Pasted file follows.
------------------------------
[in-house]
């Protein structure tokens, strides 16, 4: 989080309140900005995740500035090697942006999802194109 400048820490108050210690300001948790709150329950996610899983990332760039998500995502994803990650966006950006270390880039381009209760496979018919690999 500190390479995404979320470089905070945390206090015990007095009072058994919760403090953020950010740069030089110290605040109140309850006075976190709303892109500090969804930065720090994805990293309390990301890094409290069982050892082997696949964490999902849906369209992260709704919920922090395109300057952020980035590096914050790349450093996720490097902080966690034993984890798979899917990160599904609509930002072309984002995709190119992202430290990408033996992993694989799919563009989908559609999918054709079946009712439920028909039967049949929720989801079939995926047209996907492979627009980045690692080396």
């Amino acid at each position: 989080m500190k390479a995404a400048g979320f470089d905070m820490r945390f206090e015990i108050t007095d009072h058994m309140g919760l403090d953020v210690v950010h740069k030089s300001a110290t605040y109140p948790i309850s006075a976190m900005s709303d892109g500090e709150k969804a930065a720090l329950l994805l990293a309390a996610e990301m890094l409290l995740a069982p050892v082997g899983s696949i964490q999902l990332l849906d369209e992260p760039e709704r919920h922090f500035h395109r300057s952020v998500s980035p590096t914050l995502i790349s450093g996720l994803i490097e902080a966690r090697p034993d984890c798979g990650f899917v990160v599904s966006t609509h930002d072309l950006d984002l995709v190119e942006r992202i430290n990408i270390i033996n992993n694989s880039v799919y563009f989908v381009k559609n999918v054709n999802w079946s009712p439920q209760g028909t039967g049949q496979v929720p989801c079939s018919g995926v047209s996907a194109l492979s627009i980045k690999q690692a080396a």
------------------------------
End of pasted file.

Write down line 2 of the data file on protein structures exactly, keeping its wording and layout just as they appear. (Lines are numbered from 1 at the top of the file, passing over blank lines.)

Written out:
């Protein structure tokens, strides 16, 4: 989080309140900005995740500035090697942006999802194109 400048820490108050210690300001948790709150329950996610899983990332760039998500995502994803990650966006950006270390880039381009209760496979018919690999 500190390479995404979320470089905070945390206090015990007095009072058994919760403090953020950010740069030089110290605040109140309850006075976190709303892109500090969804930065720090994805990293309390990301890094409290069982050892082997696949964490999902849906369209992260709704919920922090395109300057952020980035590096914050790349450093996720490097902080966690034993984890798979899917990160599904609509930002072309984002995709190119992202430290990408033996992993694989799919563009989908559609999918054709079946009712439920028909039967049949929720989801079939995926047209996907492979627009980045690692080396």